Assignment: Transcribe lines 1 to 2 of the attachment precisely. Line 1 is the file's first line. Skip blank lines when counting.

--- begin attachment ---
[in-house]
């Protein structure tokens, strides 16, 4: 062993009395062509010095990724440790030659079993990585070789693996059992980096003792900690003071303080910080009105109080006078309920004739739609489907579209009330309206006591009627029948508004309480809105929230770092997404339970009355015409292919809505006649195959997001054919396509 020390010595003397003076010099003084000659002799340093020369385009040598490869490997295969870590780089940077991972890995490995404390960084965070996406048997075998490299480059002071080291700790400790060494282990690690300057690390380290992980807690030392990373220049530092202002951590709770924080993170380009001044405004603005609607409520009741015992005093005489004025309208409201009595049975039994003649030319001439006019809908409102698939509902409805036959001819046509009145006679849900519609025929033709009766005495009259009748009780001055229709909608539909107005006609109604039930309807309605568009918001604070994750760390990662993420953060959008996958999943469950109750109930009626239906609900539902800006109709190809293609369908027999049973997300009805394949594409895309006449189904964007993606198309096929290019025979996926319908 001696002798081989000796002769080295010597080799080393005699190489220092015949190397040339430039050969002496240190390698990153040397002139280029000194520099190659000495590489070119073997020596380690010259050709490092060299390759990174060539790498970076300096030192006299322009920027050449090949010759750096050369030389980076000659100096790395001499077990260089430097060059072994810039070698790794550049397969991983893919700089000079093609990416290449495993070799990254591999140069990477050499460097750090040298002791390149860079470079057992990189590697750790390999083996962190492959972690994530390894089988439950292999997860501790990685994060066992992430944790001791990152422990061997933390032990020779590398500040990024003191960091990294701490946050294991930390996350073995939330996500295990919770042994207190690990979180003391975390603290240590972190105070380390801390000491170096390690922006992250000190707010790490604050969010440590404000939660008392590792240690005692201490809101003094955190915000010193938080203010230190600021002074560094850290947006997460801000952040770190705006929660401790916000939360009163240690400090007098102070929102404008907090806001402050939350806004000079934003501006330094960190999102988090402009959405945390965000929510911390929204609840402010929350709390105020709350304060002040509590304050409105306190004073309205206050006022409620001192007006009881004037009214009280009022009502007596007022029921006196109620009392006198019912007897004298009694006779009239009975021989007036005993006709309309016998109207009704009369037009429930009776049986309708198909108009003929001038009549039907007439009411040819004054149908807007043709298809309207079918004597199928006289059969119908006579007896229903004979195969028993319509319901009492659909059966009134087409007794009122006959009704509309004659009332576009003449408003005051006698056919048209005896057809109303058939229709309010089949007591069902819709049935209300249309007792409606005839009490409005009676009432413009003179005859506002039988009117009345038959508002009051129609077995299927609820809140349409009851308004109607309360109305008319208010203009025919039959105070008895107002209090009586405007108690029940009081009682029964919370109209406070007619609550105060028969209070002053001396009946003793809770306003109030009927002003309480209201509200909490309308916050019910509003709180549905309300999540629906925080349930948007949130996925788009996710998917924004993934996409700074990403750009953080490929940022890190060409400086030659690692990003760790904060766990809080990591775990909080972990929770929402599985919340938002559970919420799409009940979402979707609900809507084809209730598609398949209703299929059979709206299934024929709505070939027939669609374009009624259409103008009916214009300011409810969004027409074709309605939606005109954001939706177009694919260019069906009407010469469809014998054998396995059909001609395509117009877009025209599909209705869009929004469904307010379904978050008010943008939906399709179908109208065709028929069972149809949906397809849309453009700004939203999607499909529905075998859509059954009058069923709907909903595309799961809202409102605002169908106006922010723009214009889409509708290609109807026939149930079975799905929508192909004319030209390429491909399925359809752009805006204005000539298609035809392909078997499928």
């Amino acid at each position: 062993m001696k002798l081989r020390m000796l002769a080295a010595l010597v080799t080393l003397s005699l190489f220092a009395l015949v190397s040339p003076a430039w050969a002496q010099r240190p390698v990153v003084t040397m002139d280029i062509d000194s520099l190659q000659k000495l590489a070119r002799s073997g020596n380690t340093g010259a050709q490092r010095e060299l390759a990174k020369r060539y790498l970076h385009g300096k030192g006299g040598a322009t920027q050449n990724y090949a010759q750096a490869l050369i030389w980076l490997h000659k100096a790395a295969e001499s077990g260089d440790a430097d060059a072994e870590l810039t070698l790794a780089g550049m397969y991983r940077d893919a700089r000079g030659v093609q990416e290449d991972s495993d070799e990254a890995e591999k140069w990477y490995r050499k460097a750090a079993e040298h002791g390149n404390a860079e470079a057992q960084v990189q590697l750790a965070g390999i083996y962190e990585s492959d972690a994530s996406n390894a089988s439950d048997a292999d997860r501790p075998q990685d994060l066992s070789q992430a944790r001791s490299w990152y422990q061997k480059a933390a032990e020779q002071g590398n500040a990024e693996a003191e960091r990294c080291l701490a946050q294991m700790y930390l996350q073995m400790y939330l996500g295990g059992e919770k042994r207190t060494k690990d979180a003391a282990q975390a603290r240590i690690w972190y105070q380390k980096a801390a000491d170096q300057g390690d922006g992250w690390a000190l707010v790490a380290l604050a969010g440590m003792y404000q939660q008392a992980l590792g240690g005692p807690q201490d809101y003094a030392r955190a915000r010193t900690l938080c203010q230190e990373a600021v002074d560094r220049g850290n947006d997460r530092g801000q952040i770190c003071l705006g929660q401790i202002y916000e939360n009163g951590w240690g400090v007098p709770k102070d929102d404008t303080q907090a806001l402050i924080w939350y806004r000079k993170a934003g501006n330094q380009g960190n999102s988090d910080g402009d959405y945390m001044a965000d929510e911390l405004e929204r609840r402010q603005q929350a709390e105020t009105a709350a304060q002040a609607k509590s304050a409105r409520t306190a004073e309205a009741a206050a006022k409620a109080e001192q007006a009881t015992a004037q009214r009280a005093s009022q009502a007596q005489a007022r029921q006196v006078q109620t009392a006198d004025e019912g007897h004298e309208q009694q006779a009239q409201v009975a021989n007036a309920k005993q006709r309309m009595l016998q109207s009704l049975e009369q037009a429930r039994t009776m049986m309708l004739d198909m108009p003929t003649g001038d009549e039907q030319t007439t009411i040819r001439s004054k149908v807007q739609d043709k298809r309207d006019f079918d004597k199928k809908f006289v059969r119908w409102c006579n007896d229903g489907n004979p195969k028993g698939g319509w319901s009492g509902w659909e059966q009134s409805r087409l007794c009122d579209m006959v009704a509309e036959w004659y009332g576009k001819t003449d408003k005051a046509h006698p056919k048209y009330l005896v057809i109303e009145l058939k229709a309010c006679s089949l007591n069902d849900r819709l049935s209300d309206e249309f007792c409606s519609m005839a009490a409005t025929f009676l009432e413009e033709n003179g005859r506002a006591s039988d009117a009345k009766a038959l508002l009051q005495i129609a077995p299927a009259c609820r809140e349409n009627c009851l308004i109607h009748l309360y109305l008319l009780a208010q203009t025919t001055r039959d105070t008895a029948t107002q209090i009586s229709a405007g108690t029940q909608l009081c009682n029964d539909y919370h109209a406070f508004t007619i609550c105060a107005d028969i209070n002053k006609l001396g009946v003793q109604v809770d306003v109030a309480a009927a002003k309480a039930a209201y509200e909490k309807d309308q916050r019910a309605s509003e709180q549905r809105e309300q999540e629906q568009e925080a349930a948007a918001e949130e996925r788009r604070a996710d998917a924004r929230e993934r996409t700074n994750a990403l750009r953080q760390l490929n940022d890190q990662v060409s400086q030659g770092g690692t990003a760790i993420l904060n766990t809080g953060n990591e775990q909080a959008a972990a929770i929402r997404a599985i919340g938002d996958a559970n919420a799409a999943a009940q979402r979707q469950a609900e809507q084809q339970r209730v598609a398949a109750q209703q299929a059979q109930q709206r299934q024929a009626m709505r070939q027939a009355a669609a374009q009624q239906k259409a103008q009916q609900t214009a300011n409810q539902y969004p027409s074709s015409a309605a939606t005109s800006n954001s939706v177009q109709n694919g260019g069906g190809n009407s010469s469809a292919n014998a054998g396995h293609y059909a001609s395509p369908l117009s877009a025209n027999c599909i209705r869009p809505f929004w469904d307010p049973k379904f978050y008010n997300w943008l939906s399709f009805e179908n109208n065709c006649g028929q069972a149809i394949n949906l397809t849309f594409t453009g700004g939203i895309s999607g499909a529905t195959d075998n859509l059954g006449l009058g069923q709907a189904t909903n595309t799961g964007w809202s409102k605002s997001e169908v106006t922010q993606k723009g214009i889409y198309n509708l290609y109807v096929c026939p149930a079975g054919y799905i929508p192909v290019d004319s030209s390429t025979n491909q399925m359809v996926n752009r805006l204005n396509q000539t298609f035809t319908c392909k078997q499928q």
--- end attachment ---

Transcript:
[in-house]
């Protein structure tokens, strides 16, 4: 062993009395062509010095990724440790030659079993990585070789693996059992980096003792900690003071303080910080009105109080006078309920004739739609489907579209009330309206006591009627029948508004309480809105929230770092997404339970009355015409292919809505006649195959997001054919396509 020390010595003397003076010099003084000659002799340093020369385009040598490869490997295969870590780089940077991972890995490995404390960084965070996406048997075998490299480059002071080291700790400790060494282990690690300057690390380290992980807690030392990373220049530092202002951590709770924080993170380009001044405004603005609607409520009741015992005093005489004025309208409201009595049975039994003649030319001439006019809908409102698939509902409805036959001819046509009145006679849900519609025929033709009766005495009259009748009780001055229709909608539909107005006609109604039930309807309605568009918001604070994750760390990662993420953060959008996958999943469950109750109930009626239906609900539902800006109709190809293609369908027999049973997300009805394949594409895309006449189904964007993606198309096929290019025979996926319908 001696002798081989000796002769080295010597080799080393005699190489220092015949190397040339430039050969002496240190390698990153040397002139280029000194520099190659000495590489070119073997020596380690010259050709490092060299390759990174060539790498970076300096030192006299322009920027050449090949010759750096050369030389980076000659100096790395001499077990260089430097060059072994810039070698790794550049397969991983893919700089000079093609990416290449495993070799990254591999140069990477050499460097750090040298002791390149860079470079057992990189590697750790390999083996962190492959972690994530390894089988439950292999997860501790990685994060066992992430944790001791990152422990061997933390032990020779590398500040990024003191960091990294701490946050294991930390996350073995939330996500295990919770042994207190690990979180003391975390603290240590972190105070380390801390000491170096390690922006992250000190707010790490604050969010440590404000939660008392590792240690005692201490809101003094955190915000010193938080203010230190600021002074560094850290947006997460801000952040770190705006929660401790916000939360009163240690400090007098102070929102404008907090806001402050939350806004000079934003501006330094960190999102988090402009959405945390965000929510911390929204609840402010929350709390105020709350304060002040509590304050409105306190004073309205206050006022409620001192007006009881004037009214009280009022009502007596007022029921006196109620009392006198019912007897004298009694006779009239009975021989007036005993006709309309016998109207009704009369037009429930009776049986309708198909108009003929001038009549039907007439009411040819004054149908807007043709298809309207079918004597199928006289059969119908006579007896229903004979195969028993319509319901009492659909059966009134087409007794009122006959009704509309004659009332576009003449408003005051006698056919048209005896057809109303058939229709309010089949007591069902819709049935209300249309007792409606005839009490409005009676009432413009003179005859506002039988009117009345038959508002009051129609077995299927609820809140349409009851308004109607309360109305008319208010203009025919039959105070008895107002209090009586405007108690029940009081009682029964919370109209406070007619609550105060028969209070002053001396009946003793809770306003109030009927002003309480209201509200909490309308916050019910509003709180549905309300999540629906925080349930948007949130996925788009996710998917924004993934996409700074990403750009953080490929940022890190060409400086030659690692990003760790904060766990809080990591775990909080972990929770929402599985919340938002559970919420799409009940979402979707609900809507084809209730598609398949209703299929059979709206299934024929709505070939027939669609374009009624259409103008009916214009300011409810969004027409074709309605939606005109954001939706177009694919260019069906009407010469469809014998054998396995059909001609395509117009877009025209599909209705869009929004469904307010379904978050008010943008939906399709179908109208065709028929069972149809949906397809849309453009700004939203999607499909529905075998859509059954009058069923709907909903595309799961809202409102605002169908106006922010723009214009889409509708290609109807026939149930079975799905929508192909004319030209390429491909399925359809752009805006204005000539298609035809392909078997499928």